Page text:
Migraine can be with or without aura. What exactly comprises this aura. The prodromal  and associated  migraine symptoms may me mistaken as aura. Lets see what comprises the so called aura.  It is the migraine with aura that is related to an increased incidence of ischemic stroke, and is a contraindication for taking oral contracptives!(as risk of stroke increases 4 fold in this population)

The migraine aura is a complex of neurologic symptoms that may precede or accompany the headache phase or may occur in isolation. It usually develops over 5-20 minutes and lasts less than 60 minutes. The aura can be visual, sensory, motor, or any combination of these.
Auras most commonly consist of visual symptoms, which may be negative or positive. Negative symptoms include negative scotoma, homonymous hemianopic or quadrantic field defects, central scotomas, tunnel vision, altitudinal visual defects, or even complete blindness.The most common positive visual phenomenon is the scintillating scotoma. This consists of an arc or band of absent vision with a shimmering or glittering zigzag border. It is often combined with photopsias or visual hallucinations, which may take various shapes.Scintillating scotoma is a highly characteristic syndrome that always occurs prior to the headache phase of an attack and is pathognomonic of a classic migraine.Other positive visual phenomena include photopsia (uniform flashes of light) or simple forms of visual hallucinations. Heat waves, fractured vision, macropsia, micropsia, and achromatopsia may also occur.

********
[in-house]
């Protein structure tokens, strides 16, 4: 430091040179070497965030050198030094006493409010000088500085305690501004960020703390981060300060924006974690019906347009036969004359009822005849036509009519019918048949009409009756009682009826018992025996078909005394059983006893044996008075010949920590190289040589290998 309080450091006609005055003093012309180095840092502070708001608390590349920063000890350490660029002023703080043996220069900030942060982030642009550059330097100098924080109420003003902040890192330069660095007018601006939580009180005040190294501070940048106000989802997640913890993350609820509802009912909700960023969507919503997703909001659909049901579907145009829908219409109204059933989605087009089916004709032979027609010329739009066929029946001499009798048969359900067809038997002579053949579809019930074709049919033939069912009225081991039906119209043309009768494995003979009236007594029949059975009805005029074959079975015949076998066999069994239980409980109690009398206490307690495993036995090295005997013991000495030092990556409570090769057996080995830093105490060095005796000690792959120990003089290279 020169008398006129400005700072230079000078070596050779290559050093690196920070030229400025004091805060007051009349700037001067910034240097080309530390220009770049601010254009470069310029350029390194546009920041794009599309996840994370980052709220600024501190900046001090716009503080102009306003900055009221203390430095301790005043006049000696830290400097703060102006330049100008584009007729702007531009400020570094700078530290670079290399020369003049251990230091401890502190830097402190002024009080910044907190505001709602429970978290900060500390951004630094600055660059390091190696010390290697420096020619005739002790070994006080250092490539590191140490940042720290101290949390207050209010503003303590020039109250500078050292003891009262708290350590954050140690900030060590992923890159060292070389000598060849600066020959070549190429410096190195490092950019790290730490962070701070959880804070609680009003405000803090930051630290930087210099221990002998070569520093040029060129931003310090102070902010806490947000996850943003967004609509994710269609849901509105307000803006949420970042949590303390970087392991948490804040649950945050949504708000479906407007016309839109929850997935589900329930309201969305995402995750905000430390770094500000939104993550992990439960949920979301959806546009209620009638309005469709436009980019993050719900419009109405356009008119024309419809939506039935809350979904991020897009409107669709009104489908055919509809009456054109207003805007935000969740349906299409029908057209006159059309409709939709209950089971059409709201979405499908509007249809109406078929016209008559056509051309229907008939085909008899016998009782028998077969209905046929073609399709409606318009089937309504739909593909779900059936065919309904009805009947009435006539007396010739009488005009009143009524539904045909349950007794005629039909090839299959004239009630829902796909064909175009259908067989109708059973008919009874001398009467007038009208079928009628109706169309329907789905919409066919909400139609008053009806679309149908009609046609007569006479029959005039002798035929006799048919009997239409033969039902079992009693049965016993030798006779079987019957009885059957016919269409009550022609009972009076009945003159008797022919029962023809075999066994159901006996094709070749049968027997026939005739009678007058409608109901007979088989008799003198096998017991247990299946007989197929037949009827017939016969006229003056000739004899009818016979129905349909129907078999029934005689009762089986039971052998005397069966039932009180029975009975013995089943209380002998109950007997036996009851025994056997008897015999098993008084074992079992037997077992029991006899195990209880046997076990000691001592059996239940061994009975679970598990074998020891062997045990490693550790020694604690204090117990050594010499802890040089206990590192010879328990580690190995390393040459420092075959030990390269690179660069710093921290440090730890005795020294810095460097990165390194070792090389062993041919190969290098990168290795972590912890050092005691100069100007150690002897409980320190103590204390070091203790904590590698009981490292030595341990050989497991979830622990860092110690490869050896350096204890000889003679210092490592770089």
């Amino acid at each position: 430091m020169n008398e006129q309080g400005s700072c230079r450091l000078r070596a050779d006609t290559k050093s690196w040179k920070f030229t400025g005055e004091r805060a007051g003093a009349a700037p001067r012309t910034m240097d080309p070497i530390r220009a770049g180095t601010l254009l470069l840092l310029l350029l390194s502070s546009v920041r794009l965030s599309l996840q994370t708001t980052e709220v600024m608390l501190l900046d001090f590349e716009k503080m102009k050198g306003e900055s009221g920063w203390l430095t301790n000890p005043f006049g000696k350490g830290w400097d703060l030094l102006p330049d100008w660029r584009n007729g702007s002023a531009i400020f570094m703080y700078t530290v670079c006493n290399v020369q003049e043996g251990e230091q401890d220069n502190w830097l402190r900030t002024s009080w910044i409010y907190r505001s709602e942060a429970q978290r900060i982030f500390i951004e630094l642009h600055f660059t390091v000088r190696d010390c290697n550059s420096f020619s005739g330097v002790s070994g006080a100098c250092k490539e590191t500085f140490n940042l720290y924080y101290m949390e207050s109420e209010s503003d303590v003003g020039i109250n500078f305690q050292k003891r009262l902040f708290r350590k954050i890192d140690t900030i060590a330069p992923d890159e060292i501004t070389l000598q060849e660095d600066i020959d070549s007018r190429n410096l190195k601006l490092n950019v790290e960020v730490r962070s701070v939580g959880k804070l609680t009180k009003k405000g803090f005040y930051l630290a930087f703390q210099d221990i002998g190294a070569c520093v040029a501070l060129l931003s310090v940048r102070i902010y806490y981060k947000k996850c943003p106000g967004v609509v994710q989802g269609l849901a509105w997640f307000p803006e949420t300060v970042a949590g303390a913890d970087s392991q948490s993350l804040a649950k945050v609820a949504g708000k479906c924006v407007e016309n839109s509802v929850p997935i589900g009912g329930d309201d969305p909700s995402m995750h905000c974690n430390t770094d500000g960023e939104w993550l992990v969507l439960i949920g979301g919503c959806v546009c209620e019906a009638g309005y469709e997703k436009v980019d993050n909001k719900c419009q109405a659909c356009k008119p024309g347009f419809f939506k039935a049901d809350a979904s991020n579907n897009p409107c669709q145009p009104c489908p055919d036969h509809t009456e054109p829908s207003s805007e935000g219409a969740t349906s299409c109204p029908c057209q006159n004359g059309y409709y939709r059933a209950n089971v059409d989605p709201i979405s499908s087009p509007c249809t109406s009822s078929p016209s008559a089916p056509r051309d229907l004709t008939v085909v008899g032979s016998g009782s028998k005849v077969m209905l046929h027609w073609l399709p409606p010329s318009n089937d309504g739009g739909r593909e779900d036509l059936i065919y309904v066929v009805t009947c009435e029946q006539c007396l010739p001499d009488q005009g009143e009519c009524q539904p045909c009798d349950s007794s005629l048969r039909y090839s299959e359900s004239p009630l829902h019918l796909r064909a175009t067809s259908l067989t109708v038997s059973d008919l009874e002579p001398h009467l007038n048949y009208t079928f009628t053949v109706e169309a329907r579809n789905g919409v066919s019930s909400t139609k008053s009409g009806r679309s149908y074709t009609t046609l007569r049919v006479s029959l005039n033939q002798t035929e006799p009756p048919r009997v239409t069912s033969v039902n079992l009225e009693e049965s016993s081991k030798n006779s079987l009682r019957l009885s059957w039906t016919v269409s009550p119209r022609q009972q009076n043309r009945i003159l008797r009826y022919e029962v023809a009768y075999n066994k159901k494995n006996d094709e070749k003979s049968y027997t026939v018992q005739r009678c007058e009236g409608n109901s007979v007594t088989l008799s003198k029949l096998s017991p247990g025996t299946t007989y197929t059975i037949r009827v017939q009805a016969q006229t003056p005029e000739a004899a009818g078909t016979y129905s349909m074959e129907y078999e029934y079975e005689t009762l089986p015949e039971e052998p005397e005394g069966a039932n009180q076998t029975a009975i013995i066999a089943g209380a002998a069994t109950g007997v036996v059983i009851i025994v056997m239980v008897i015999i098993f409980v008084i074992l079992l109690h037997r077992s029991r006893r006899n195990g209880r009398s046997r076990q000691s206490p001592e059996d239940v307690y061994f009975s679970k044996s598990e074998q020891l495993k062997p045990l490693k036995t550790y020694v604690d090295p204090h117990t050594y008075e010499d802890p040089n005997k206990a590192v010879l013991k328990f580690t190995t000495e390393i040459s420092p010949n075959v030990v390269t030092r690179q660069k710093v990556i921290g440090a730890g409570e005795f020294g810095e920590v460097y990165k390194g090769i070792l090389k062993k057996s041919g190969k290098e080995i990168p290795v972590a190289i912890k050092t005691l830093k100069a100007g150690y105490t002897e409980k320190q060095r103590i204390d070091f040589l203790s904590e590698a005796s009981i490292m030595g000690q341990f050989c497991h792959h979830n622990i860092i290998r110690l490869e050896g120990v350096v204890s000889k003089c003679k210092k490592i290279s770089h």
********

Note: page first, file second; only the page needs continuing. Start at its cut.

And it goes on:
Paresthesias, occurring in 40% of cases, constitute the next most common aura; they are often cheiro-oral with numbness starting in the hand, migrating to the arm, and then jumping to involve the face, lips, and tongue. As with visual auras, positive symptoms typically are followed by negative symptoms; paresthesias may be followed by numbness. Sensory aura rarely occurs in isolation and usually follows visual aura. 
Motor symptoms may occur in 18% of patients and usually are associated with sensory symptoms. Motor symptoms often are described as a sense of heaviness of the limbs before a headache but without any true weakness.Speech and language disturbances have been reported in 17-20% of patients. These disturbances are commonly associated with upper extremity heaviness or weakness.
The migrainous aura generally resolves within a few minutes and then is followed by a latent period before the onset of headache.When an aura is not followed by a headache, it is called a migraine equivalent or acephalic migraine. This is reported most commonly in patients older than 40 years who have a history of recurrent headache.
Again....all this means...that we need a more detailed history from these patients to elicit these findings!!

Monday, May 9, 2011

Headache - - Trigeminal autonomic cephalalgias!!

Lets talk some neurology, as this month Iam doing neurology! When discussing headache, we came across this entity called  'Trigeminal autonomic cephalgias' -- a group of headache disorders with pain referred to the 1st branch of trigeminal nerve associated with cranial autonomic symptoms including lacrimation, injection of the eye and rhinorrhea. They all share the same pathophysiologic etiology....which is largely unknown!!! But there is some eveidence of posterioir hypothalamus in modulating this craniofacial pain, as found out by functional imaging of brain (Lancet 2009)There are 3 types, and they vary in their frequency and duration..